No one knows how much bullying goes on in schools. The more we see of it, the more horrifying it becomes, the more our culture will mobilize to fight to problem.
Fifteen-year old Amanda Todd killed herself in Vancouver a few weeks ago. Tricked into sexting a picture of her breasts to a boy while she was in the seventh grade, Todd was harassed and tormented by him and by her schoolmates. You probably know the story. If not, here is a link.
Carly Weeks reported on similar recent incidents in Canada:
Aermis Kolke, a 13-year-old from Estevan, Sask., killed herself in April, 2011, as a result of intense bullying. Mitchell Wilson, an 11-year-old with muscular dystrophy from Pickering, Ont., committed suicide in September, 2011, months after being physically attacked by bullies. Marjorie Raymond, a 15-year-old Quebec girl, killed herself in November, 2011, after being tormented by bullies.
Carly Weeks knows about bullying. In middle school pupil she was subjected to it:
Over the course of several years, starting at the age of 12, I was bullied by my classmates. They threw things at me, verbally abused me and harassed me by phone.
They called me “Rat.” They would yell it at me every time they saw me and made up songs about it….
Weeks emphasizes a crucial point, the complicity of school authorities:
When I was in the schoolyard being mocked and taunted, all of my classmates took part, forming a circle around me. Years later, one of them apologized for her involvement. She told me she didn’t speak up at the time because she was too afraid of what might happen to her.
When my mother had to call the school and explain that her daughter, who loved learning, was too agitated and upset from the previous day’s episode to get out of bed, the secretary said she would list me as being sick. My mother insisted she write down the real reason: I was bullied.
When I was surrounded in science class by a cluster of classmates who disrupted the lesson by shouting obscene insults at me, the teacher never intervened.
Of course, we live in a therapy culture and we know that it will prescribe its own cure for bullying. It will offer vigils for the victims where we will all get to show how badly we feel about it. It will fund learned psycho-social studies, all of which will blame the problem on capitalist warmongers. And it will prescribe sensitivity training sessions where children will be encouraged to humiliate themselves in front of their classmates. It will even designate special counselors who will teach children to play act bullying, the better to learn how bad it feels to be bullied.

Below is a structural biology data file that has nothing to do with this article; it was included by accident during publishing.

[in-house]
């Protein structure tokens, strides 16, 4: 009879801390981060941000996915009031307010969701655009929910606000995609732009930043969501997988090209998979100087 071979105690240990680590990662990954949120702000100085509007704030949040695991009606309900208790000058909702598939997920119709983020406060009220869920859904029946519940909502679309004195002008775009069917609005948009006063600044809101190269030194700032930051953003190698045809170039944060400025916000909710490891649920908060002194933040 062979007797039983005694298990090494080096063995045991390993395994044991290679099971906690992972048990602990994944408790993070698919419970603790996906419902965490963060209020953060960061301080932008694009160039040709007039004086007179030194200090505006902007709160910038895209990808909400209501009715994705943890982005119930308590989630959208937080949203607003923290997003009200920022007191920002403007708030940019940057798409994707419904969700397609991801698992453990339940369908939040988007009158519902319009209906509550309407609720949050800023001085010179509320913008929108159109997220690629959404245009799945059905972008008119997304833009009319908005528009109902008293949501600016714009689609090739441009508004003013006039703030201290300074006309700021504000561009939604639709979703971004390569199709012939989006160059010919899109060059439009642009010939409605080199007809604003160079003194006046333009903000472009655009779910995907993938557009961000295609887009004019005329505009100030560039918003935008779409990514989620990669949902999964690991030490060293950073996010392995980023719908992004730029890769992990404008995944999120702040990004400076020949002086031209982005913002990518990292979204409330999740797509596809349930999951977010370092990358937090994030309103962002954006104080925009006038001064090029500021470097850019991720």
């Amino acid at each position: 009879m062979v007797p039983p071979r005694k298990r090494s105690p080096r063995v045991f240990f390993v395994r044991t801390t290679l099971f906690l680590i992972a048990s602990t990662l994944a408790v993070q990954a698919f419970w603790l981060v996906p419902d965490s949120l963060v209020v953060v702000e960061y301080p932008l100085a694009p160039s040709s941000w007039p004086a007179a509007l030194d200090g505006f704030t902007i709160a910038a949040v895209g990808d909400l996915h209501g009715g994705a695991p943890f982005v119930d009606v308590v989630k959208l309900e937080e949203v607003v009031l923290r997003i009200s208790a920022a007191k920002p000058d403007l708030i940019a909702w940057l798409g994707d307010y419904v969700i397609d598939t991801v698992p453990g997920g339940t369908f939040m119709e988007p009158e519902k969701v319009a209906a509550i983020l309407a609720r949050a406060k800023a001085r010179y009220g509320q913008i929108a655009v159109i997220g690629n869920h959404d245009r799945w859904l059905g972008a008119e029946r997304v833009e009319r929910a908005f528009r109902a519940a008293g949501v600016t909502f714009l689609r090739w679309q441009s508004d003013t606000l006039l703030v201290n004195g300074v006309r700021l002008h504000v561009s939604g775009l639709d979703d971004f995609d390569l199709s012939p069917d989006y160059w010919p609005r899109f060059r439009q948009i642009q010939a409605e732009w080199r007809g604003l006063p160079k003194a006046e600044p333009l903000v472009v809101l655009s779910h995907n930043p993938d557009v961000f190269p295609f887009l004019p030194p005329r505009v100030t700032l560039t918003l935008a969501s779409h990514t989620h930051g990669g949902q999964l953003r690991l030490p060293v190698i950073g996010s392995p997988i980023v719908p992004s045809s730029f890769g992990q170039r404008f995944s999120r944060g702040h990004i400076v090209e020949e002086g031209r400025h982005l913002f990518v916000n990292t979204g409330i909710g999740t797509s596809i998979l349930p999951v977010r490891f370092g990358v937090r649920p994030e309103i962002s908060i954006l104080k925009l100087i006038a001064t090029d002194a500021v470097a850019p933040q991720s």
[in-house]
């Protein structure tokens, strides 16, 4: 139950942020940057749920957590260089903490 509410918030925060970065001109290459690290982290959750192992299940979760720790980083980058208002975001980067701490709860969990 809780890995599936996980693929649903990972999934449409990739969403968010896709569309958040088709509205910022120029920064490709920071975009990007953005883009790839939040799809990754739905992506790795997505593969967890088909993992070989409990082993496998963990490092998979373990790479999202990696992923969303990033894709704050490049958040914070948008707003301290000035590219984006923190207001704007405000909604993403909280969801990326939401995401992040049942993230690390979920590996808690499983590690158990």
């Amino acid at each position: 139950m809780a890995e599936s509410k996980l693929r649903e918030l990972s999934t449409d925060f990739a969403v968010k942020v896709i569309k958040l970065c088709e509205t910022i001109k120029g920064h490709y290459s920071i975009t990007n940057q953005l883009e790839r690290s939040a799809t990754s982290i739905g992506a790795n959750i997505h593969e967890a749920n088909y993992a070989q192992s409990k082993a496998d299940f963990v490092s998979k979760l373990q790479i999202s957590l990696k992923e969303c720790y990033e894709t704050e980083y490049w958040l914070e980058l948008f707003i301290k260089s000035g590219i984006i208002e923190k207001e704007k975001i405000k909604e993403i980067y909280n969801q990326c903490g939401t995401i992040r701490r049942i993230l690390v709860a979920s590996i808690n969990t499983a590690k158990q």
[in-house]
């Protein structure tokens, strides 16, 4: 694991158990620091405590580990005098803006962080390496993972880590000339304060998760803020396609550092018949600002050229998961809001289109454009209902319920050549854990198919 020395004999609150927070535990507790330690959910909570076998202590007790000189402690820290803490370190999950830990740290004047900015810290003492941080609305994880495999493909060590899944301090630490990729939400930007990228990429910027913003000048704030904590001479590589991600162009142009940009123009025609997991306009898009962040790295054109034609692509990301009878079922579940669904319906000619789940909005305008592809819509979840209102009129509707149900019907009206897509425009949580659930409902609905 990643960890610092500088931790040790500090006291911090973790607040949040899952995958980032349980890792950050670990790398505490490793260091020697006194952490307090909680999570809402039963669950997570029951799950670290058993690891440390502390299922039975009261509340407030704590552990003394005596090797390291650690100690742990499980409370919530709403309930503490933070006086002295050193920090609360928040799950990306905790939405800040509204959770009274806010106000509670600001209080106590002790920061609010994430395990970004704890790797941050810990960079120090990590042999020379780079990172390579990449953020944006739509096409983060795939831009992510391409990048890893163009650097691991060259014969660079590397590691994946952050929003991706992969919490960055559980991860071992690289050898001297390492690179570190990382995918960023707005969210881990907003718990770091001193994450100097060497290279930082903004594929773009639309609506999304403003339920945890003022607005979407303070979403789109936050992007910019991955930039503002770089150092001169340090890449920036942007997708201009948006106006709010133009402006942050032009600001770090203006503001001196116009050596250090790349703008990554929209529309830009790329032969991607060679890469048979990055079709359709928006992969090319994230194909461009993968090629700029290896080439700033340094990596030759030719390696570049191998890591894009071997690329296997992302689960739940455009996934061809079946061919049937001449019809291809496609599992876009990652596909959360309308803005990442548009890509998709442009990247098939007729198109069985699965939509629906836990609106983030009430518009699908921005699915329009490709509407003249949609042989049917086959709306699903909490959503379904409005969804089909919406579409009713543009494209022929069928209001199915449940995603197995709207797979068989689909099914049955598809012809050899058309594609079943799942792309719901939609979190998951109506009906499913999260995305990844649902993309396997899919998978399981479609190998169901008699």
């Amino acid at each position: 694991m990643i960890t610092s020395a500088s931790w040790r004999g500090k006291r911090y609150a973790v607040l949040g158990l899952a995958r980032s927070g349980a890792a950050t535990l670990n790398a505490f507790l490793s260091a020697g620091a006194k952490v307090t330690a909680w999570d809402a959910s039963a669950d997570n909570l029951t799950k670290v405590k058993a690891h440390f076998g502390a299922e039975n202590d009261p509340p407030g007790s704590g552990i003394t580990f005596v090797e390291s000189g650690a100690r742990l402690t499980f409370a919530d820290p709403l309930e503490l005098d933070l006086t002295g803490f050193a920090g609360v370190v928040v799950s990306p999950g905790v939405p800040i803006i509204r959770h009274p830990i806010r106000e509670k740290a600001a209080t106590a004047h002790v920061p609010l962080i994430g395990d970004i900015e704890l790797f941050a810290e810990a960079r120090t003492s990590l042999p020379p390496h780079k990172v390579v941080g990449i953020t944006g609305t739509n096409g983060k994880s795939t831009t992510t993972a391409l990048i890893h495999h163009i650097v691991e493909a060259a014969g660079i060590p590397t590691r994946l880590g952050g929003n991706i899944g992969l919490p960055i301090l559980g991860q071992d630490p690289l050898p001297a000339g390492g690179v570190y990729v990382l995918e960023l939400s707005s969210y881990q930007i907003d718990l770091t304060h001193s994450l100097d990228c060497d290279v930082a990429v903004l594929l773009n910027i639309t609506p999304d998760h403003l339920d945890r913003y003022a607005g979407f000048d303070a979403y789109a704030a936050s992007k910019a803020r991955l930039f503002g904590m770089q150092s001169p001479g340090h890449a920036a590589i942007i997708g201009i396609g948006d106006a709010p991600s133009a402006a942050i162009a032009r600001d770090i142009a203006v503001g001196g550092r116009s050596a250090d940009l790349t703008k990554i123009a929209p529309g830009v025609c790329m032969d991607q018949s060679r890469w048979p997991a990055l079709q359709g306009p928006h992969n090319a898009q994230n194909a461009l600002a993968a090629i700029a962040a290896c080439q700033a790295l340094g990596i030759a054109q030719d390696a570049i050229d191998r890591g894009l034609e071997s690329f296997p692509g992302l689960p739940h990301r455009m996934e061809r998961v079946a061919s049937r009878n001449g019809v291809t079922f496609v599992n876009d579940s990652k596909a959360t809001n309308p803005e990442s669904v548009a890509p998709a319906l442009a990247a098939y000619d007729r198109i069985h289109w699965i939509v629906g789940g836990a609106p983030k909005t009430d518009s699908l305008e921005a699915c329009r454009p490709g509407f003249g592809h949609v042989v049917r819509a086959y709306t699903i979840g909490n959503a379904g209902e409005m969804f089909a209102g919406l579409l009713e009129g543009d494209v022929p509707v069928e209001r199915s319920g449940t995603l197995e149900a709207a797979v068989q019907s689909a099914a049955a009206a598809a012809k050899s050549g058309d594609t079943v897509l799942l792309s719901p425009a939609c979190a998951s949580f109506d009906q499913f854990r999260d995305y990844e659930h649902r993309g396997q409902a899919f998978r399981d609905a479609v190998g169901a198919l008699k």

Finally, we will conclude that bullies need to be hooked up to IV empathy drips.
If you read Weeks carefully, however, you will see that bullying occurs in public schools because teachers and administrators allow it to occur.
When the adults in the room refuse to exercise authority, refuse to impose discipline and refuse to intervene,the bullies are given free reign. Better yet, they feel vindicated in their bullying.
If no one is stopping them they must be doing something right.
However painful it is to be taunted mercilessly in a classroom, when a teacher allows it to happen, the pain is compounded.
The teacher’s failure to intervene tells the bullied girl that no one can protect her. At that point, the anguish and despair become unbearable.
I am old enough to remember a time when such behavior would never have been tolerated in schools. But, way back then, in the 1950s, children respected those who were in authority. They learned discipline, not self-esteem; they looked up to their teachers and were not told to express their emotions freely.
Apparently, it is no longer the case.
As schools descend into an anarchic state reminiscent of The Lord of the Flies, we must recognize, as Weeks does, that the fault lies with the adults in charge.
We need to start calling out school teachers and school administrations for their dereliction. If they are afraid to intervene because they are afraid of lawsuits, then we need to condemn those people whose litigiousness is making it impossible to discipline children in a classroom.
In some cases bullied children must learn to fight back. In other cases, as I have previously suggested, bullies must be severely disciplined.
They should be suspended or expelled from school. Their parents should be told that if the behavior continues it will be reported on their high school transcripts.
If parents cannot discipline their children, then perhaps they should be held to account.
When bullying occurs in schools, it is easy to identify the ringleaders. When the bully hides behind a cloak of online anonymity, authorities should find a way to breach the anonymity and to prosecute the bullies using laws against stalking.
In the real world, when the authorities cannot stop bullying, then others take the matter into their own hands.
As you know, the bully who tormented Amanda Todd has been exposed by a group of hackers called Anonymous. Link here.
Of course, the minute the name was divulged there were anguished outcries about vigilante justice and about how the man's right to due process had been violated.
These complaints are empty. If the law’s authority is evoked primarily to defend the rights of bullies then people will eventually cease to respect it.
If those who make and enforce laws insist that they cannot protect children, but must do everything in their power to protect bullies, then everyday citizens will start thinking that the law has become a criminal protection racket.